PSU may sell alcohol to (a few) fans

Mark Willingham Uncategorized

PSU may sell alcohol to (a few) fans

By Susan Snyder

May 6, 2016

A committee of Pennsylvania State University trustees on Thursday recommended that some fans be allowed to buy alcoholic beverages at Beaver Stadium, the Bryce Jordan Center, and other athletic facilities on the main campus. The proposal is expected to win full board approval Friday.


Sales would occur only in private and controlled areas – including suites, club seats, and reception areas. That means in-stadium access to alcohol for about 4,400 of the 107,000 fans who typically cram Beaver Stadium for a football game, said Sandy Barbour, university athletic director.


The university also would need to secure a liquor license, which president Eric Barron said could happen in time for fall football.


The policy also would apply to Penn State’s golf courses, Recreation Hall, Pegula Ice Arena, and Medlar Field at Lubrano Park.


Penn State officials hope to tap new revenue with the move and attract events such as the NHL Winter Classic, while satisfying alumni and other fans in premium seating who expect alcohol among their beverage choices.


The new policy also would allow beer and wine to be sold to all patrons of legal age at non-collegiate sports events such as concerts and professional sporting matches held at Beaver Stadium and other facilities. The university last year tested alcohol sales at a Garth Brooks concert in the Bryce Jordan Center and most recently at a Bruce Springsteen concert.


Penn State will employ trained servers who will intervene in cases of people who attempt to consume too much, and there will be limits on the number of drinks per patron, officials said.


“We believe that, in a controlled environment where there are strict limits and restrictions built into the system, that those of legal age to drink will respond appropriately and responsibly,” said David Gray, senior vice president of finance and business.


Alcohol certainly wouldn’t be a new reality on football weekends; a stroll through the pregame tailgating makes that apparent. But both Barron and Barbour said they would not favor expanding sales to the general public at football games.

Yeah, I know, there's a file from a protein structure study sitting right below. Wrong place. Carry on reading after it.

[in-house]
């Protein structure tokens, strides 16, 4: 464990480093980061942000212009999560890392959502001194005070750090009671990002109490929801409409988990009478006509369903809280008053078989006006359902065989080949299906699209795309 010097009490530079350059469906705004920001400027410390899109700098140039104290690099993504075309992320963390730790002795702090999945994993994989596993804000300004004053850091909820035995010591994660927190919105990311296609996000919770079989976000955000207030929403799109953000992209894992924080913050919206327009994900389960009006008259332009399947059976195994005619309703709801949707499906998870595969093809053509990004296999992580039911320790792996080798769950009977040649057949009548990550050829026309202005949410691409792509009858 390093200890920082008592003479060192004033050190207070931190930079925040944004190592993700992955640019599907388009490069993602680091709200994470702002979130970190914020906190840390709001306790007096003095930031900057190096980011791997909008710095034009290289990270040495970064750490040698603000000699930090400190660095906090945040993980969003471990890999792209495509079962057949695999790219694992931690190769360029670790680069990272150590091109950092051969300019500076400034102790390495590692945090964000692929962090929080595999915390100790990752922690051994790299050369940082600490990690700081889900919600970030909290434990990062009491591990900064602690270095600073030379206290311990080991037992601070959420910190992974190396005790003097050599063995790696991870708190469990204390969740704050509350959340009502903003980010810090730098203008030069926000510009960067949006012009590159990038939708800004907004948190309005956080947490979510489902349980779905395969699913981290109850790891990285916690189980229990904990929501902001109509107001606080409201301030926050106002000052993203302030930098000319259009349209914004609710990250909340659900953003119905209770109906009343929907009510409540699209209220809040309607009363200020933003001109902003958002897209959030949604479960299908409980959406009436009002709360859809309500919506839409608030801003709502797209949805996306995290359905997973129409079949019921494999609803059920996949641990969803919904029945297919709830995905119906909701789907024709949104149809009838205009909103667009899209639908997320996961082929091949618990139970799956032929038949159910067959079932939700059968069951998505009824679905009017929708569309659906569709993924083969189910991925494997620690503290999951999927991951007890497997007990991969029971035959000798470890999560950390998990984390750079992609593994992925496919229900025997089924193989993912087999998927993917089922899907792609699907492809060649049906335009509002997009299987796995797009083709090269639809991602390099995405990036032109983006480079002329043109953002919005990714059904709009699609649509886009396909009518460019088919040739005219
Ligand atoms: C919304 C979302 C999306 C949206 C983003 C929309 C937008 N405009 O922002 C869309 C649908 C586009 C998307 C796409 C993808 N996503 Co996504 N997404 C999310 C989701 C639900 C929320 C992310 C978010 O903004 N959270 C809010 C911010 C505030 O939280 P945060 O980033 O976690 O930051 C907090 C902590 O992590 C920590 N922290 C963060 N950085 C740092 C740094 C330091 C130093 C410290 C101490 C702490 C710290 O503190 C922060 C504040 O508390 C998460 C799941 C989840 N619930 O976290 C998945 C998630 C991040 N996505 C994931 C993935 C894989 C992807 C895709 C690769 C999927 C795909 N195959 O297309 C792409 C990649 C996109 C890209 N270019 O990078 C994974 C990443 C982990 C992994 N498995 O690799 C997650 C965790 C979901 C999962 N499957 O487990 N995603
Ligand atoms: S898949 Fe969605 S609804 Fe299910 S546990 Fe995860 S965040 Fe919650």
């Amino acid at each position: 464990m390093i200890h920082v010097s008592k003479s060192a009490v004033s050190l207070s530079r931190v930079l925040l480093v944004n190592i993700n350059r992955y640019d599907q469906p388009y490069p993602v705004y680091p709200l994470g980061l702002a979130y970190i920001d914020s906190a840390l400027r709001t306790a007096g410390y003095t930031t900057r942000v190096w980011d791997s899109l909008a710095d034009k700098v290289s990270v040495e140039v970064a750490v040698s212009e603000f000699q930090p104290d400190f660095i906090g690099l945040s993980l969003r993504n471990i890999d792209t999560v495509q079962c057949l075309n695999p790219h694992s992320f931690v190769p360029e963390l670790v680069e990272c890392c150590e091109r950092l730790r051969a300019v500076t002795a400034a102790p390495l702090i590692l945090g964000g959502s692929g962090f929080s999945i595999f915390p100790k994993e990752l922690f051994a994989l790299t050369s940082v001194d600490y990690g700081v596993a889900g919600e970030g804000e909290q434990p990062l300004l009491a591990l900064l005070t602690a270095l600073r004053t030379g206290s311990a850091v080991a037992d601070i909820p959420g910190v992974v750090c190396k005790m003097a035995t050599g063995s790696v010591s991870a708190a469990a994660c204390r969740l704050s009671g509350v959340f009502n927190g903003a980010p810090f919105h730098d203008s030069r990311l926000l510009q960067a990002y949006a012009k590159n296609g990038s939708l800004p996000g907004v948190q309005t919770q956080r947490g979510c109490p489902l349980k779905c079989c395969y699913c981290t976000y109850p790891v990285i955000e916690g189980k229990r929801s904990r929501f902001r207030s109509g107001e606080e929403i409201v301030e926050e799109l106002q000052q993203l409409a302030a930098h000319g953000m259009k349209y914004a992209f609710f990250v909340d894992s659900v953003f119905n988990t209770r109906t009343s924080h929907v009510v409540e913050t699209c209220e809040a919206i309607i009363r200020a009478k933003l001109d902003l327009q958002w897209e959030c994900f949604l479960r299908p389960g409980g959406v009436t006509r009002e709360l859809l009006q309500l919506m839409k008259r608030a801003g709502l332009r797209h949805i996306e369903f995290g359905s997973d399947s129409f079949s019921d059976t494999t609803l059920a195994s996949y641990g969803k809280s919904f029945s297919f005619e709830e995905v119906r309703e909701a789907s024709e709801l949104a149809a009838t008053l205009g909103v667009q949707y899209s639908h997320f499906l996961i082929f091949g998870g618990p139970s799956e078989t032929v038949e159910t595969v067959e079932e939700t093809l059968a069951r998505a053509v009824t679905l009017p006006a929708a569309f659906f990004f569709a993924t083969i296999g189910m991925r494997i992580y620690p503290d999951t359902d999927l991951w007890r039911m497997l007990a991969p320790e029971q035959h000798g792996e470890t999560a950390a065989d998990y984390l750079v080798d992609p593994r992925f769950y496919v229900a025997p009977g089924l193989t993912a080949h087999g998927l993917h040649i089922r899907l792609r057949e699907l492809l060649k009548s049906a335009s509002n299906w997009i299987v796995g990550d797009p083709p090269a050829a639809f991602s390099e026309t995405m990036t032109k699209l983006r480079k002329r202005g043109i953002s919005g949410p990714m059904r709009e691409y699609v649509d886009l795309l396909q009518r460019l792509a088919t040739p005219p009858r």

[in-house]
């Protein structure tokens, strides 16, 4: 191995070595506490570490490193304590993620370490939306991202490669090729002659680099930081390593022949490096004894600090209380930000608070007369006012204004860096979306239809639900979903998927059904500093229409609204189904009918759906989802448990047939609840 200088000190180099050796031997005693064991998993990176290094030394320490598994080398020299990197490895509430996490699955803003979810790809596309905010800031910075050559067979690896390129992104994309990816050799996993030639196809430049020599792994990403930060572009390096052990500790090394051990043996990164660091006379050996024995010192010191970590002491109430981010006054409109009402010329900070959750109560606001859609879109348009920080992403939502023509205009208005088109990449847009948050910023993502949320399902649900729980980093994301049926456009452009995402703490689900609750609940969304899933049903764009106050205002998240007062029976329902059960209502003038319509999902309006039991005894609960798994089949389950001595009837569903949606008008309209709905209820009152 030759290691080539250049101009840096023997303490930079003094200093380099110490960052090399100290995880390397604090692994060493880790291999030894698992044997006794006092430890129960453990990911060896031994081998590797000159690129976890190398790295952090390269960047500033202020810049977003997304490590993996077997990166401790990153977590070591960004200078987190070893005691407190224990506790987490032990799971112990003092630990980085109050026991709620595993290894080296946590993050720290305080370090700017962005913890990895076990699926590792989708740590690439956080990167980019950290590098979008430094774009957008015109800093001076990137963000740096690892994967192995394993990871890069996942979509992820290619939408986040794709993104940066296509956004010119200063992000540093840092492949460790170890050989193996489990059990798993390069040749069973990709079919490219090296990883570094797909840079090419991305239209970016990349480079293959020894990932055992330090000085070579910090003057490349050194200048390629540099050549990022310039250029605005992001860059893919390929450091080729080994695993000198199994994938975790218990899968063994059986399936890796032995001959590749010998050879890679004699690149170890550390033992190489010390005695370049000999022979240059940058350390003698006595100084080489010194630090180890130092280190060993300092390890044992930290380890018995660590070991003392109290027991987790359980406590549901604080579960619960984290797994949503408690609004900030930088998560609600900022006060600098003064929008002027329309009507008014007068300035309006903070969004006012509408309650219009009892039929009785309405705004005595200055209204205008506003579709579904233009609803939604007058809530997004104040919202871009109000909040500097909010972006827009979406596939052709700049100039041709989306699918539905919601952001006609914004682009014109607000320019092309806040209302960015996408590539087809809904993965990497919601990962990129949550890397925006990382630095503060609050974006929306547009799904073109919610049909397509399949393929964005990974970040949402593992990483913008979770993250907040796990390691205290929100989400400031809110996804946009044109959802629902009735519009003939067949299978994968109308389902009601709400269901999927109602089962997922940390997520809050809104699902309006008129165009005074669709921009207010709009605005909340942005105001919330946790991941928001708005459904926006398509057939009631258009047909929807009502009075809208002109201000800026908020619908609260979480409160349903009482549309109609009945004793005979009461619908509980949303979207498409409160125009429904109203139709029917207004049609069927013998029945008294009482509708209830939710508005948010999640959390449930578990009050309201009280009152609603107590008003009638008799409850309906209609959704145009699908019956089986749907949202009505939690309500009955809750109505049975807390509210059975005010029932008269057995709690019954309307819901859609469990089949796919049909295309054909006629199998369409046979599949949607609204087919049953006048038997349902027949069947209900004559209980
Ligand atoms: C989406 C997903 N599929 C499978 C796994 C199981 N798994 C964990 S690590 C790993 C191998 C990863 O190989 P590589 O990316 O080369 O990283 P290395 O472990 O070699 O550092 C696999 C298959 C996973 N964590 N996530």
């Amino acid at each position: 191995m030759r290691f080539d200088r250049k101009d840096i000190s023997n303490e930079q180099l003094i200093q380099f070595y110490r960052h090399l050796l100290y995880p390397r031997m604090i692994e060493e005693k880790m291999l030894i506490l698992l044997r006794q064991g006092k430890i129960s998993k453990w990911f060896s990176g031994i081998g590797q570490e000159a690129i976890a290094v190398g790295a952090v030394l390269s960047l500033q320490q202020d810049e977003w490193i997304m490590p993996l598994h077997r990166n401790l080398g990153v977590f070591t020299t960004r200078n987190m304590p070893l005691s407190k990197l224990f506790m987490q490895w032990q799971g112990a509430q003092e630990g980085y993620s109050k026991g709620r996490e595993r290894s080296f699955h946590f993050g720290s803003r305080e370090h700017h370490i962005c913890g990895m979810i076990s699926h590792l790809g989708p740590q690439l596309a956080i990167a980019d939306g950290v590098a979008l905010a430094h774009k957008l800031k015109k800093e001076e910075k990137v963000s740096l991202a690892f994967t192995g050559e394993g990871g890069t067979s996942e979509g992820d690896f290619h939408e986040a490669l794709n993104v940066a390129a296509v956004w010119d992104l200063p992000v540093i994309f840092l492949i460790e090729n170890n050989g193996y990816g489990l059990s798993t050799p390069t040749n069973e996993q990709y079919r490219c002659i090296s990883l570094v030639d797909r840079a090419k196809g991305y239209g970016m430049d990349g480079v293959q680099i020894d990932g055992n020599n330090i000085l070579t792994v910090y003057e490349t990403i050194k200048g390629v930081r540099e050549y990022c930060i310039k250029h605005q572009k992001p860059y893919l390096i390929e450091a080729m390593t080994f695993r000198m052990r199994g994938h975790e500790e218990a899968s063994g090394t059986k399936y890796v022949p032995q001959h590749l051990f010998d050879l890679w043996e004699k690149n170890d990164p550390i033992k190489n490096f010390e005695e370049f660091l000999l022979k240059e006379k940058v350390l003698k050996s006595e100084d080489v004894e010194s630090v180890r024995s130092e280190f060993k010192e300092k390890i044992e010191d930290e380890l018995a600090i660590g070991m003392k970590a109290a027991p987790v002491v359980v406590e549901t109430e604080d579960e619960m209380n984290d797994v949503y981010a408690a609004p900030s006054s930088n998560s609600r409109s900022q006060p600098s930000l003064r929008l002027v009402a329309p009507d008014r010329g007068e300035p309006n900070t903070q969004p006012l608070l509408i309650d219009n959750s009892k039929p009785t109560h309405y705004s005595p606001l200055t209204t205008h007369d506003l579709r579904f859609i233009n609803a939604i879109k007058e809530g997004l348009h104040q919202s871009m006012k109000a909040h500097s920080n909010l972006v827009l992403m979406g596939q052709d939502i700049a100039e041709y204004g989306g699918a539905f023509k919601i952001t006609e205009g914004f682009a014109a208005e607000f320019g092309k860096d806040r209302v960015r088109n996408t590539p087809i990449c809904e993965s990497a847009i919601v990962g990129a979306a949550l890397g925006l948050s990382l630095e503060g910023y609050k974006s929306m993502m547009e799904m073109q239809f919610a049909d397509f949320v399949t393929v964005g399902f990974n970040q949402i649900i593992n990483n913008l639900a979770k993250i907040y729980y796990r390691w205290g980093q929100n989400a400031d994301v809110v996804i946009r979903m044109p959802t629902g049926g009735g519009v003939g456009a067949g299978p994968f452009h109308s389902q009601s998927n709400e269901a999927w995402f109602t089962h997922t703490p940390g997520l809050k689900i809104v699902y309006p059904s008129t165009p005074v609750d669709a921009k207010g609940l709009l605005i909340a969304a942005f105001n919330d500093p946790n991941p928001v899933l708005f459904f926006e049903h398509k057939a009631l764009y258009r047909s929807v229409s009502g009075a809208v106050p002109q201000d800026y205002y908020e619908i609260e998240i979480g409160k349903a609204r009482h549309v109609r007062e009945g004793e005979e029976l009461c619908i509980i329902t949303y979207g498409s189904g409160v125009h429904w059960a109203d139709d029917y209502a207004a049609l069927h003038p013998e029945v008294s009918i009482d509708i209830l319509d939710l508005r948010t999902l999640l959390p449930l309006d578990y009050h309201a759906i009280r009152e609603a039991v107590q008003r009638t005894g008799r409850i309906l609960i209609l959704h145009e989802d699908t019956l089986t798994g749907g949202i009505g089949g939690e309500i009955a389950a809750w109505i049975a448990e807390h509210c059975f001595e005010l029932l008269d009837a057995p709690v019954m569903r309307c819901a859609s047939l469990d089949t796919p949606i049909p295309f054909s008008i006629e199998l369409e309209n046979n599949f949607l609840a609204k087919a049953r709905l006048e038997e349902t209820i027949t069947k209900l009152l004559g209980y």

“Right now, I feel very, very comfortable that what I am proposing has little or no intersection with students,” Barbour said, “and does not contribute to what is generally across our country a recognized alcohol issue among students on campus.”


The university will divert some of the proceeds from alcohol sales to student affairs for alcohol awareness, Barron said.


If the policy is approved, Penn State would join a growing number of universities nationwide that sell alcohol at intercollegiate athletic competitions. A 2015 study said a quarter of Division I football schools allow alcohol to be sold in their stadiums.


Ten of the 13 other schools in the Big Ten Conference already sell alcohol in some capacity, Barbour said.


Other regional universities, including Drexel and the University of Pennsylvania, do not sell alcohol at their sports events.


Beer is sold at Lincoln Financial Field, where Temple University plays its football games, and at the Liacouras Center during basketball games, said Raymond Betzner, university spokesman. Betzner noted that Spectra by Comcast Spectacor operates the Liacouras Center.


At one time, Penn State was opposed to alcohol sales at games. But university officials said Thursday that they had found sales of alcohol at the concerts actually resulted in fewer alcohol-related problems.


“We don’t have binge drinking before the event. That’s what’s going on,” Barron said.